A post on Playing to Win called Brains vs. Beauty: Considering Kids’ Participation in Beauty Pageants, Chess, and Football got me thinking this morning. As I started to leave a comment on the post, I realized I was going to say so much that I might as well just write it as a post here at Sports Girls Play.
As the parent of three kids (14, 12 and 9) – all of whom have different talents – I can tell your best laid parenting plans often get changed once you have kids and are in the thick of raising them! I would have never envisioned my kids being where they are today in sports, but I’m glad they are and am proud of each one of them!
As a young child my son was not athletic, confident or really interested in group activities – he would have rather read a stack of books or played cars all day. We tried soccer – he did the season, but wasn’t really in to it. We tried t-ball. Can we say bored out of his mind? Then we gave him ice skating lessons. He took to it – but on his own terms at his own pace. After a year of lessons he was ready to play ice hockey in the recreational league. He played seven years of house league ice hockey and really enjoyed it. He wasn’t interested in the travel league and it wasn’t until he was about 13 that he really started to get the confidence to be a leader on the team. And then they closed the ice rink!!
Faced with the realization that the only sport he had enjoyed was no longer an option, we convinced him to try summer league swimming. Again, he didn’t love it, but stuck with it and slowly improved. He joined the year round team and the longer he stuck with it the more he began to embrace it. He grew 13 inches in middle school so now at age 14 he is 6′ 1″ tall and is able to really use that height to his advantage in the pool. As a result of his swimming experience he was able to try out, make and then score points every meet for his High School Swim Team – an opportunity he would not have had, had they not closed the ice rink. If you would have asked me 10 years ago what sport I thought my son would play in High School, I would have laughed and said, “none.” Instead he has developed the confidence to take on new challenges like the JROTC Raider program. The Raider team trains for and does competitions that include a run, push ups, sit ups, orienteering, rope bridge building, first aid and more. Again, would I have ever guessed this is what he wanted to do? Nope!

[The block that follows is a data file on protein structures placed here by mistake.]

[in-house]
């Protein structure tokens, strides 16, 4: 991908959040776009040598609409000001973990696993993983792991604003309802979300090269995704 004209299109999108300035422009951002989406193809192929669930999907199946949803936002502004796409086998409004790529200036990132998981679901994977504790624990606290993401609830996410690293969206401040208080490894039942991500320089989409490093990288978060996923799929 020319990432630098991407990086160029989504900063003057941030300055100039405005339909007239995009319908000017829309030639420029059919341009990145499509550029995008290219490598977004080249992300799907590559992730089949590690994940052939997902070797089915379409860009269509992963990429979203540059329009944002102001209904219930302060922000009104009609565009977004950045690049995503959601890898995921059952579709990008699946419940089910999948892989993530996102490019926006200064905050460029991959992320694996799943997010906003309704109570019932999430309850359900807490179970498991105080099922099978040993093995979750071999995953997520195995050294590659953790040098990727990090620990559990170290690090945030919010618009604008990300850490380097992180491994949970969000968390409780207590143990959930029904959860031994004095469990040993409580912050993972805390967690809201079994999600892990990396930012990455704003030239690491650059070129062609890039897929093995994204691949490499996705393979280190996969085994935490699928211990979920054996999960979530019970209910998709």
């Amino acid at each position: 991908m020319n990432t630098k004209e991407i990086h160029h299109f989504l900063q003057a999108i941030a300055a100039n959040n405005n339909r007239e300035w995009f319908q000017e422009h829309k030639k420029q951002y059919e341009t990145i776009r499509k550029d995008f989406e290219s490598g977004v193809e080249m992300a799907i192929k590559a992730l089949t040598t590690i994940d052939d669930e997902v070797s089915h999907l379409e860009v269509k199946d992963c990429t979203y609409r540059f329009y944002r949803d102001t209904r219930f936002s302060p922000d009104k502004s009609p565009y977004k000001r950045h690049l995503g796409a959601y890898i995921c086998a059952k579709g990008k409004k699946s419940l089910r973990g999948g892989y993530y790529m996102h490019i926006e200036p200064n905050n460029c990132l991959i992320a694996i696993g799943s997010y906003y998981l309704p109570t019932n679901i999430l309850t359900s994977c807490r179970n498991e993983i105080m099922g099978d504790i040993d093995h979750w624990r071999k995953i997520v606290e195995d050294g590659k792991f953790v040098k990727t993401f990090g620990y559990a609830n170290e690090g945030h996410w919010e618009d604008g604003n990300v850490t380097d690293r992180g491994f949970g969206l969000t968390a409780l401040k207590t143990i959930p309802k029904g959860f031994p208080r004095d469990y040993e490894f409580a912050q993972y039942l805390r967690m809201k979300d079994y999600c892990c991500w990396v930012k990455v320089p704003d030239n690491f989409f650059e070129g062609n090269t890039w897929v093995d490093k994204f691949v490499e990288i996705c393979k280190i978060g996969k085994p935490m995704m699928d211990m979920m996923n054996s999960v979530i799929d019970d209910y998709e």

My second child, a girl, was destined to be a gymnast in one respect or another. After all, with me being a gymnastics coach, Miss M was always at the gym. She did classes and then went on the developmental team. She loved it and always wanted to do what the big girls were doing. However, as she got old enough to compete, she didn’t seem to be enjoying it as much – she was moderately successful but didn’t have the natural strength that so many of her teammates had. She decided to try swimming competitively while still doing gymnastics to see if she liked it. In her mind, swimming would be so easy – you know, she was a gymnast. Miss M swam but wasn’t passionate about it and meanwhile her days at the gym were becoming more and more unhappy as skills got harder, scarier, and she was trying to figure out if she liked having her Mom in the gym coaching her.